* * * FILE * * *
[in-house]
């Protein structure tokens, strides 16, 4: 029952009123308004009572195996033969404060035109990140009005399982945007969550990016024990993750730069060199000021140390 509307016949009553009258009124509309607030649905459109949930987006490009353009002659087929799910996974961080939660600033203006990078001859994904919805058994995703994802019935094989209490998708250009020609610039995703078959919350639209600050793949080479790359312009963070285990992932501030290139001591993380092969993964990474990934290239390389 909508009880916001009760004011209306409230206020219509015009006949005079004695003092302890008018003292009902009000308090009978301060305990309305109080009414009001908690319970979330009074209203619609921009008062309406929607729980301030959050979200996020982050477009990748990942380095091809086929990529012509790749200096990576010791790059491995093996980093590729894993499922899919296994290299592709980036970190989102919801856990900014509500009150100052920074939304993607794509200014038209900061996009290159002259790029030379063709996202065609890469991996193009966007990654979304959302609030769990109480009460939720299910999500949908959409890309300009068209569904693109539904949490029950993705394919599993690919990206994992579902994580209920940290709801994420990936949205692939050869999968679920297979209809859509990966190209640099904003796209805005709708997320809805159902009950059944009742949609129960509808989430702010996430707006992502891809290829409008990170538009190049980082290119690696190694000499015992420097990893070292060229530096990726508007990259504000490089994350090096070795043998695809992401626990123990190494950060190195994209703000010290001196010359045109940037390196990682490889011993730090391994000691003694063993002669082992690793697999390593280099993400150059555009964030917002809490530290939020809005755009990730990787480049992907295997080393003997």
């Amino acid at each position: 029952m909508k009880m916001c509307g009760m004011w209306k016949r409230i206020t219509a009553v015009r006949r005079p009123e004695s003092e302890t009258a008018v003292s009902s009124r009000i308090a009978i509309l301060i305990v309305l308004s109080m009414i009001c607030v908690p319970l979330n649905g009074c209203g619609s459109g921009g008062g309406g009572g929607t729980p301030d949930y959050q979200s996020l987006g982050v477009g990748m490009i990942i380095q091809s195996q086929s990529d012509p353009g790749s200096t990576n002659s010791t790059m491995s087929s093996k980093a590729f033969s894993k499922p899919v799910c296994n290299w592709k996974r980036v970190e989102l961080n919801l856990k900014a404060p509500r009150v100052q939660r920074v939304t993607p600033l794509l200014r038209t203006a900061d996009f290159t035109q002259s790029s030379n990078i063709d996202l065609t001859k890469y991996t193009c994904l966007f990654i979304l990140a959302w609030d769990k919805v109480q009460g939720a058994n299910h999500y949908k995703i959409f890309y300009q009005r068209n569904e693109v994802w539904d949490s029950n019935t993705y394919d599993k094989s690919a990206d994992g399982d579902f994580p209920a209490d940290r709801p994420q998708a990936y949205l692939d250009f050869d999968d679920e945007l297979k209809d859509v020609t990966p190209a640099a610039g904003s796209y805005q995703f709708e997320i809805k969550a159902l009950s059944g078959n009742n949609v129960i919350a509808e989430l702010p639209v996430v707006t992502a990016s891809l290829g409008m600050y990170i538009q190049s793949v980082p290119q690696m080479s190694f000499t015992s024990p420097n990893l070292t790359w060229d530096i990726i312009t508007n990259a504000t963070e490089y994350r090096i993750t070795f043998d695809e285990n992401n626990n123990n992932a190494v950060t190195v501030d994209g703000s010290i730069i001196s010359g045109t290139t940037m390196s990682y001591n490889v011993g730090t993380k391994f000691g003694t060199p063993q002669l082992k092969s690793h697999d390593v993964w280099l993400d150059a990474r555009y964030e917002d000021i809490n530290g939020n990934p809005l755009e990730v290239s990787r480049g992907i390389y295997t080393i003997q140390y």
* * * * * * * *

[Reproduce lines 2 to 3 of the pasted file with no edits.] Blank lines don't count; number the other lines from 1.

């Protein structure tokens, strides 16, 4: 029952009123308004009572195996033969404060035109990140009005399982945007969550990016024990993750730069060199000021140390 509307016949009553009258009124509309607030649905459109949930987006490009353009002659087929799910996974961080939660600033203006990078001859994904919805058994995703994802019935094989209490998708250009020609610039995703078959919350639209600050793949080479790359312009963070285990992932501030290139001591993380092969993964990474990934290239390389 909508009880916001009760004011209306409230206020219509015009006949005079004695003092302890008018003292009902009000308090009978301060305990309305109080009414009001908690319970979330009074209203619609921009008062309406929607729980301030959050979200996020982050477009990748990942380095091809086929990529012509790749200096990576010791790059491995093996980093590729894993499922899919296994290299592709980036970190989102919801856990900014509500009150100052920074939304993607794509200014038209900061996009290159002259790029030379063709996202065609890469991996193009966007990654979304959302609030769990109480009460939720299910999500949908959409890309300009068209569904693109539904949490029950993705394919599993690919990206994992579902994580209920940290709801994420990936949205692939050869999968679920297979209809859509990966190209640099904003796209805005709708997320809805159902009950059944009742949609129960509808989430702010996430707006992502891809290829409008990170538009190049980082290119690696190694000499015992420097990893070292060229530096990726508007990259504000490089994350090096070795043998695809992401626990123990190494950060190195994209703000010290001196010359045109940037390196990682490889011993730090391994000691003694063993002669082992690793697999390593280099993400150059555009964030917002809490530290939020809005755009990730990787480049992907295997080393003997």
């Amino acid at each position: 029952m909508k009880m916001c509307g009760m004011w209306k016949r409230i206020t219509a009553v015009r006949r005079p009123e004695s003092e302890t009258a008018v003292s009902s009124r009000i308090a009978i509309l301060i305990v309305l308004s109080m009414i009001c607030v908690p319970l979330n649905g009074c209203g619609s459109g921009g008062g309406g009572g929607t729980p301030d949930y959050q979200s996020l987006g982050v477009g990748m490009i990942i380095q091809s195996q086929s990529d012509p353009g790749s200096t990576n002659s010791t790059m491995s087929s093996k980093a590729f033969s894993k499922p899919v799910c296994n290299w592709k996974r980036v970190e989102l961080n919801l856990k900014a404060p509500r009150v100052q939660r920074v939304t993607p600033l794509l200014r038209t203006a900061d996009f290159t035109q002259s790029s030379n990078i063709d996202l065609t001859k890469y991996t193009c994904l966007f990654i979304l990140a959302w609030d769990k919805v109480q009460g939720a058994n299910h999500y949908k995703i959409f890309y300009q009005r068209n569904e693109v994802w539904d949490s029950n019935t993705y394919d599993k094989s690919a990206d994992g399982d579902f994580p209920a209490d940290r709801p994420q998708a990936y949205l692939d250009f050869d999968d679920e945007l297979k209809d859509v020609t990966p190209a640099a610039g904003s796209y805005q995703f709708e997320i809805k969550a159902l009950s059944g078959n009742n949609v129960i919350a509808e989430l702010p639209v996430v707006t992502a990016s891809l290829g409008m600050y990170i538009q190049s793949v980082p290119q690696m080479s190694f000499t015992s024990p420097n990893l070292t790359w060229d530096i990726i312009t508007n990259a504000t963070e490089y994350r090096i993750t070795f043998d695809e285990n992401n626990n123990n992932a190494v950060t190195v501030d994209g703000s010290i730069i001196s010359g045109t290139t940037m390196s990682y001591n490889v011993g730090t993380k391994f000691g003694t060199p063993q002669l082992k092969s690793h697999d390593v993964w280099l993400d150059a990474r555009y964030e917002d000021i809490n530290g939020n990934p809005l755009e990730v290239s990787r480049g992907i390389y295997t080393i003997q140390y």